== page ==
Over the past few decades, electrochemical sensors have been used as an effective sensing platform for the detection of heavy metals (Ye et al. 2020; Sultan et al. 2019), pharmaceutical and clinical samples (Ganesh et al. 2021a, 2021b), organic toxic pollutants (Ganesh et al. 2021c; Gowri and John et al. 2020), pesticides and herbicides (Prasad et al. 2019; Demir 2019) and neurotransmitters (Setoudeh et al. 2020). The carbon paste electrode (CPE) shows a promising applicability as an electrochemical sensor due to its wide potential window, low ohmic resistance, easy preparation, bulk surface modification and non-toxicity (Maleh et al. 2019). In order to enhance the sensing performance and to prevent the surface fouling of the CPE, a surface modification is the best strategy (Nunez et al. 2018). Several kinds of modification procedures have been reported recently (Afshar et al. 2020; Kingsley et al. 2015; D’Souza et al. 2017; Ganesh et al. 2021a, b, c; Gowri and John et al. 2020; Setoudeh et al. 2020). Among all these kinds of modification procedure, electropolymerization method is one of the easy and convenient way of modifying the carbon paste electrode (Ganesh et al. 2021a, b,c). The modified electrodes fabricated by electropolymerization method are simple and economic and showed a promising sensing capability. On the other hand, they exhibited high sensitivity, selectivity, reproducibility and antifouling property toward analyte determination. Niacin (nicotinic acid or pyridine 3-carboxylic acid) (see supplementary Fig.S1) is a simple organic compound, and it can be efficiently used to modify the carbon paste electrode due to its biocompatibility and simple structure. The acid and base dissociation constants for niacin are 2.79 and 4.19, respectively, corresponding to deprotonation of carboxylic acid and protonation of pyridine nitrogen. When niacin is dissolved in water, the carboxylic acid proton dissociates and the pyridine is protonated, forming the zwitterion (Lovander et al. 2018). Recently, there is a report on poly(niacin) based sensing electrode for the detection of caffeine and vanillin (Pushpanjali et al. 2020). The author Teradale et al. reported the application of niacin film-coated CPE toward the determination of epinephrine and uric acid (Teradale et al. 2017). Poly (niacin) coated graphite paste electrode was successfully applied for the detection of riboflavin (Manjunatha et al. 2020). The overlapped oxidation signals of dopamine and uric acid was resolved at niacin-modified CPE (Manjunatha et al. 2012). Alizadeh et al. showed a remarkable reduction signal for niacin at a CPE without any modification (Alizadeh et al. 2020). It is assumed that a thin layer of niacin coating on the surface of working electrode behaves like an electron transfer mediator which intern increases the sensing ability. However, all these previous reported works did not make any attempt to explain the redox reactive sites and mediating mechanism of niacin monomer (Pushpanjali et al. 2020; Teradale et al. 2017; Manjunatha et al. 2020, 2012), which is very curious and worthwhile to study. Furthermore, the advantages of CPE modified with niacin has generated a lot of research interest among electrochemical researchers, and, without any compromise, the biocompatibility of niacin warrants further in-depth studies. Due to this, there is an increasing demand for the fabrication of modified electrodes based on niacin monomer. In the present work, we demonstrated the fabrication of niacin-modified carbon paste electrode (NC/CPE) in the electroanalysis of FA in physiological pH by voltammetric methods. Recently, to explain the mediating mechanism of modifiers the density functional theory (DFT)-based quantum chemical modeling has been successfully used (Ganesh et al. 2021a, b; Chandrashekar et al. 2019) (Additional file 1).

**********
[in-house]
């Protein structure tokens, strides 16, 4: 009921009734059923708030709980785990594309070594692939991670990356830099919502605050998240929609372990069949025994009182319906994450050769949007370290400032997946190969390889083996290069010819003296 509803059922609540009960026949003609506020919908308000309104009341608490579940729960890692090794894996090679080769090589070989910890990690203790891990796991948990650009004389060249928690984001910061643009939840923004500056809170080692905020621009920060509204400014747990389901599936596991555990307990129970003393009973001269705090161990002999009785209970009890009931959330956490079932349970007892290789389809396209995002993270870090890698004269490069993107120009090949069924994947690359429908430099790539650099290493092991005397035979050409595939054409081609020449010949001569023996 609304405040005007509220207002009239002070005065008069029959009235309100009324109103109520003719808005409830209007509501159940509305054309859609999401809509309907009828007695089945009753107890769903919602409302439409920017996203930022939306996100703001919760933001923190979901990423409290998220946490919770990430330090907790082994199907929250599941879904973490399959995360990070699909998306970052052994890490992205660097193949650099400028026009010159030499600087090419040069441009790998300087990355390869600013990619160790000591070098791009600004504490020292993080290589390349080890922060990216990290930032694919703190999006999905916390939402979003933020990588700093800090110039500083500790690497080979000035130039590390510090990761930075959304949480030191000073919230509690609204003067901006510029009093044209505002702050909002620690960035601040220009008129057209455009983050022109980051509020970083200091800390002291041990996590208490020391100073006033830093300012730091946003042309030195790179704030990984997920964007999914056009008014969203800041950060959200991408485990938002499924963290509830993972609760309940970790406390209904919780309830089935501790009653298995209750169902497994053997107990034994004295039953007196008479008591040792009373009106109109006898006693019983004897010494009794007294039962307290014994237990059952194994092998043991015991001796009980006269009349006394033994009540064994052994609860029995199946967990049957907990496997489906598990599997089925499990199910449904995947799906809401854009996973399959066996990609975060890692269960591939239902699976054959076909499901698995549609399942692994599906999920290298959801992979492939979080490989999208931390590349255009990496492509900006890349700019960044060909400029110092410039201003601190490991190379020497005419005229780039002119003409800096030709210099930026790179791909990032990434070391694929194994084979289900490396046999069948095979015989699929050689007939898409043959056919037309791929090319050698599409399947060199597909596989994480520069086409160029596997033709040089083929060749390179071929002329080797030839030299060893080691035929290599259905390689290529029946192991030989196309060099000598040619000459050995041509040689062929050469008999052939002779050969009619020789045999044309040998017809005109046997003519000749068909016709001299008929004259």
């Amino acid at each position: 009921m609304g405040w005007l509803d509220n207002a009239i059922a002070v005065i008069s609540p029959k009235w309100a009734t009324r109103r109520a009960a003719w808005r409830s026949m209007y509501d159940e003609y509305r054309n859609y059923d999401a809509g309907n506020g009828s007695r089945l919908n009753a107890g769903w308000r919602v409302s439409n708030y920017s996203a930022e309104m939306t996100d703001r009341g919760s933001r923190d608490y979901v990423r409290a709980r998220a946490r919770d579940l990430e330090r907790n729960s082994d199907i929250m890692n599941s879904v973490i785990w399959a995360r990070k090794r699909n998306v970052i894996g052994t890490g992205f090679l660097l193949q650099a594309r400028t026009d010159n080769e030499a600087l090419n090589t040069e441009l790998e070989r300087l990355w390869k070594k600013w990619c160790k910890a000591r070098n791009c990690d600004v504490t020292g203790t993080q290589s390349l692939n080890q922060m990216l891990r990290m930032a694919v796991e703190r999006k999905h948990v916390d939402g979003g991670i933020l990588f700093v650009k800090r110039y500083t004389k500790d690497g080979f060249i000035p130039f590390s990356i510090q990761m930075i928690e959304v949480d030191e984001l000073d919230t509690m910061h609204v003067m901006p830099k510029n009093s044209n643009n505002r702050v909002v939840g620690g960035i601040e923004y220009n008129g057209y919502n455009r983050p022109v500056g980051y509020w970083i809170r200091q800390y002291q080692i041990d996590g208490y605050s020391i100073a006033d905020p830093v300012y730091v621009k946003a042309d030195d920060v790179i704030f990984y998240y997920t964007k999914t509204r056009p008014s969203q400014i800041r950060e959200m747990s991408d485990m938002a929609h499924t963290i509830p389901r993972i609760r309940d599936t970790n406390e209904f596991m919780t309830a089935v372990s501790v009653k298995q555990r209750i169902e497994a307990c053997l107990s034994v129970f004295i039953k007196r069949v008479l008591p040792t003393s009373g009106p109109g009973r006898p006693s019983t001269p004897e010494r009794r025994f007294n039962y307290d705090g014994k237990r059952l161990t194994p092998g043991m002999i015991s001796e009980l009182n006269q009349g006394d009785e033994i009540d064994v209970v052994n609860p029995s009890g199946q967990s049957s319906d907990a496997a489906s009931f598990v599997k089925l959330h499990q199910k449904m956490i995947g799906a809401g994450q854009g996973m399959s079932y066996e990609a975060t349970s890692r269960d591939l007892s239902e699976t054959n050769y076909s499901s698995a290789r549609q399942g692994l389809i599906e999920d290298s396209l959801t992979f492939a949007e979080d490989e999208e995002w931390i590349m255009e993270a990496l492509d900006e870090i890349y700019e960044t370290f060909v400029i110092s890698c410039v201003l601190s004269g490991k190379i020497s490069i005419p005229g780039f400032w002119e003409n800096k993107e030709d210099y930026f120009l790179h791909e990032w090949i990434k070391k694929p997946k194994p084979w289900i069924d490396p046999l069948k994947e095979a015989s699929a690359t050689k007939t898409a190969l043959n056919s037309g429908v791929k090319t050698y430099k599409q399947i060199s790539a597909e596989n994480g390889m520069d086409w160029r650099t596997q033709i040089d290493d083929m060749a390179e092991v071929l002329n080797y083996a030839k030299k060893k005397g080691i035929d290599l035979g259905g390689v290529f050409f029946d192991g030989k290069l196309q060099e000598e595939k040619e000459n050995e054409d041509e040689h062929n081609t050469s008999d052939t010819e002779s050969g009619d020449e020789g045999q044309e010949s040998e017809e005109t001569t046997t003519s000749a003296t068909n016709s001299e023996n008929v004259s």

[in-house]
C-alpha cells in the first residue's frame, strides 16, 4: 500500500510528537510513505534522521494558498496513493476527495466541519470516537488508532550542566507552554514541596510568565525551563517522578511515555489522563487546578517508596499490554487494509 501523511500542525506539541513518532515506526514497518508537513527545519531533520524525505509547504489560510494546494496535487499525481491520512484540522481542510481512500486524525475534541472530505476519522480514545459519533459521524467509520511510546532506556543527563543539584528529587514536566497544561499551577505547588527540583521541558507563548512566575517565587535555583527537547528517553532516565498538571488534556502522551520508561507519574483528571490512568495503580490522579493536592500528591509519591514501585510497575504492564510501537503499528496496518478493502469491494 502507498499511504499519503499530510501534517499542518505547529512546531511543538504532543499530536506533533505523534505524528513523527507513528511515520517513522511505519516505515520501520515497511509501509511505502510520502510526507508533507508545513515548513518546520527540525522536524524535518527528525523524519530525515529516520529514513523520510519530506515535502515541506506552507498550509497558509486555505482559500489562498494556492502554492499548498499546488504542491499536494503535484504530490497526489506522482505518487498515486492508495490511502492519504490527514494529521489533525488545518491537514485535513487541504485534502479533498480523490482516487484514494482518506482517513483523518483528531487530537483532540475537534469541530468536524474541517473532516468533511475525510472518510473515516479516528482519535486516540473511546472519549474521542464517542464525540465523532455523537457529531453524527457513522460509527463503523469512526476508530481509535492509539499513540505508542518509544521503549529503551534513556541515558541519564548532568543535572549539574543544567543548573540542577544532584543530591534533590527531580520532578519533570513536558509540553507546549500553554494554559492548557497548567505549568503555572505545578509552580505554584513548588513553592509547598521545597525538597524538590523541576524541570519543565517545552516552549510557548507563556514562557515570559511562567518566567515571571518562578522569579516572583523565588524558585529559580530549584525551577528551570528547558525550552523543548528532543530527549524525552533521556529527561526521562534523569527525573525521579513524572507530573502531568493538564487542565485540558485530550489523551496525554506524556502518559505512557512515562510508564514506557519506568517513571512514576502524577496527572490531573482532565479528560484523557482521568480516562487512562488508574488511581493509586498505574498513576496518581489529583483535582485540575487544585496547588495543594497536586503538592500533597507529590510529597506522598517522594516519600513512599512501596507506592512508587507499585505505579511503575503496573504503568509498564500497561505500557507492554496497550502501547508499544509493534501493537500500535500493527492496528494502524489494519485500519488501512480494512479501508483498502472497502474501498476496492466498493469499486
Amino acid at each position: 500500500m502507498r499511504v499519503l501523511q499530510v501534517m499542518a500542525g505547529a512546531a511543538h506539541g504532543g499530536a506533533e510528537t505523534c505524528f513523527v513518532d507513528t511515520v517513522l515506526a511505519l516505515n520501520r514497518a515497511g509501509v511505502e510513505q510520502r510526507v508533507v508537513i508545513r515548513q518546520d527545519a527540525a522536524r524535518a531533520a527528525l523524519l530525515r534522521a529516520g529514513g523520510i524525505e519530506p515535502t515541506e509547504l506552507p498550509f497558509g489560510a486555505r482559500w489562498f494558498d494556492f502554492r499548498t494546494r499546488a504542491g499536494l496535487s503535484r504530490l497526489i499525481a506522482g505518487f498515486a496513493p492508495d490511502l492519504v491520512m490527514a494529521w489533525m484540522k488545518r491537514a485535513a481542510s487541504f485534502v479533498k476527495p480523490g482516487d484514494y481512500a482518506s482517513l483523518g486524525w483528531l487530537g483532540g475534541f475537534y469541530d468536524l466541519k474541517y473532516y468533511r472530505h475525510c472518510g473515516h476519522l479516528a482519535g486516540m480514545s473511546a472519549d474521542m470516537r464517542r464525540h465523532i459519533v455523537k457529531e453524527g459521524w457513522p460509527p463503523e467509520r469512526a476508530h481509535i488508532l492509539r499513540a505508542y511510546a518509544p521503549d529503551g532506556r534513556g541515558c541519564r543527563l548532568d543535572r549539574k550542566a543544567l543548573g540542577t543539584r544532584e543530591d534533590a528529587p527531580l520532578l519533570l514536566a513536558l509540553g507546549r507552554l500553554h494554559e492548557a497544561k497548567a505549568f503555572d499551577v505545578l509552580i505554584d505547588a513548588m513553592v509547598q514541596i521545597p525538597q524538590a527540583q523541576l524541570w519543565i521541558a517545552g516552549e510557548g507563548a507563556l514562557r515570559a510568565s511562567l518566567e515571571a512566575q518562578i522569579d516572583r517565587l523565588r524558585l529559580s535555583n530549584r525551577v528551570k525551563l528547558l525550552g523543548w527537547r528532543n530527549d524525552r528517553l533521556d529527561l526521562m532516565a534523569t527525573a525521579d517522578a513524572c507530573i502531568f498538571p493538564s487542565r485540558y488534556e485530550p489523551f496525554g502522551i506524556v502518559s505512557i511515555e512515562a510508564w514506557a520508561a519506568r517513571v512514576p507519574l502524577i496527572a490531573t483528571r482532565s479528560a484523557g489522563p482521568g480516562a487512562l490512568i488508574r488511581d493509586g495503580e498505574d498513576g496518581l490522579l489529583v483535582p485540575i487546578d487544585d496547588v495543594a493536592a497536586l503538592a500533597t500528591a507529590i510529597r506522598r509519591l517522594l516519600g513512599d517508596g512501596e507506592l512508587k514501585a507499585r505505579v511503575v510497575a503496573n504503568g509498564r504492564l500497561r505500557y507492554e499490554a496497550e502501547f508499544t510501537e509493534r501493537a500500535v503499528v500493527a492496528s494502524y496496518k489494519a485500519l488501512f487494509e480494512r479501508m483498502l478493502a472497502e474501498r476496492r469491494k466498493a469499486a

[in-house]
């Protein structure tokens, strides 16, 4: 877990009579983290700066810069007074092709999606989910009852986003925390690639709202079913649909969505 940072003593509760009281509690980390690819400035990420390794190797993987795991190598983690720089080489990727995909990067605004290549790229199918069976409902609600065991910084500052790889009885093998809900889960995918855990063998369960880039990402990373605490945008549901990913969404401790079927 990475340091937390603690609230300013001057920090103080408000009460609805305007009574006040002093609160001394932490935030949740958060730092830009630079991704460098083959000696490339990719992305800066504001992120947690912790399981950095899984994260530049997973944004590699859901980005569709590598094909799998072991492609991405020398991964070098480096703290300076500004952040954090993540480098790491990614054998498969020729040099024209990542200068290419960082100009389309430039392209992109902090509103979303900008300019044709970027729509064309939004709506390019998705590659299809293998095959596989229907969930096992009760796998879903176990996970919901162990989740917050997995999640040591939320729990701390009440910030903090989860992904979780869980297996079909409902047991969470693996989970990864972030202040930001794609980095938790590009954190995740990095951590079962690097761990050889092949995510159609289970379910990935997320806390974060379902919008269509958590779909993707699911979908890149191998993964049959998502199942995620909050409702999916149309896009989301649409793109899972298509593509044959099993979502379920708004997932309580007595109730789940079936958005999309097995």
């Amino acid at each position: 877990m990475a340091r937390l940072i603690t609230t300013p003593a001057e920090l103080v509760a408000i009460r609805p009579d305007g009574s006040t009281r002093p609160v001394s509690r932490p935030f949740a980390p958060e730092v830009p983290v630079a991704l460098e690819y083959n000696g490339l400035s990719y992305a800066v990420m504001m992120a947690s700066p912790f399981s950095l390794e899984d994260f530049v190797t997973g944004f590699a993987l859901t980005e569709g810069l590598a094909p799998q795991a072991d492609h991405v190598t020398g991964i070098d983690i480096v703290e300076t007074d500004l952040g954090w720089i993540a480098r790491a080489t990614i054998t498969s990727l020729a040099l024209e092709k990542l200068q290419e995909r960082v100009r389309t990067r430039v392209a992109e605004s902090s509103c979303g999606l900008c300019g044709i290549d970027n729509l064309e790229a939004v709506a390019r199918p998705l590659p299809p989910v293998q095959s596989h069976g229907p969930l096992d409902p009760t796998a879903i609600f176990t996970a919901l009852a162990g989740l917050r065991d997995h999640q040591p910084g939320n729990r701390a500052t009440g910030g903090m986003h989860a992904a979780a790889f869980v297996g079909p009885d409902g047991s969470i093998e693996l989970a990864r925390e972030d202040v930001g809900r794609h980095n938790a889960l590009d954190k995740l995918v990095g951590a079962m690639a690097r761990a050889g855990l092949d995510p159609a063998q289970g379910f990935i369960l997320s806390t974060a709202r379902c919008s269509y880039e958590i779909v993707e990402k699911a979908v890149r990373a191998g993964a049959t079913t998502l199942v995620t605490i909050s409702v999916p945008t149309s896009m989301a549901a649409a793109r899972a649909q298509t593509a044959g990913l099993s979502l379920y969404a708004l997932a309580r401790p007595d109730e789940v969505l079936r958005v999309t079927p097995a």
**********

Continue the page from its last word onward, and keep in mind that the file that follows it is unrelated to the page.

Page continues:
Herein, we used DFT-based quantum chemical modeling to predict the redox reactive sites and mediating mechanism of niacin molecule. The nucleophilic and electrophilic regions of niacin are identified using the HOMO and LUMO densities. The natural bond orbital (NBO) analysis was used to describe the donor–acceptor interactions, which were crucial in understanding the modifier–analyte relationship. The fabricated NC/CPE has been effectively applied as a new sensor for FA determination in pharmaceutical formulations. The modified carbon paste proposed in the present work can be used as a filler material in needles to recognize the concentration of FA in biological fluids by voltammetric methods. The materials used in the fabrication of NC/CPE are non-toxic and have no side effects on biological systems. The biocompatible behavior of NC/CPE permits in-vivo and/or in-vitro diagnosis of NTDs associated with the low concentration level of FA. The experimental data with the novel prediction on modifier mediating mechanism using DFT calculations lay a new platform for future studies in nano-sensors and diagnostic applications.


Chemicals and instrumentation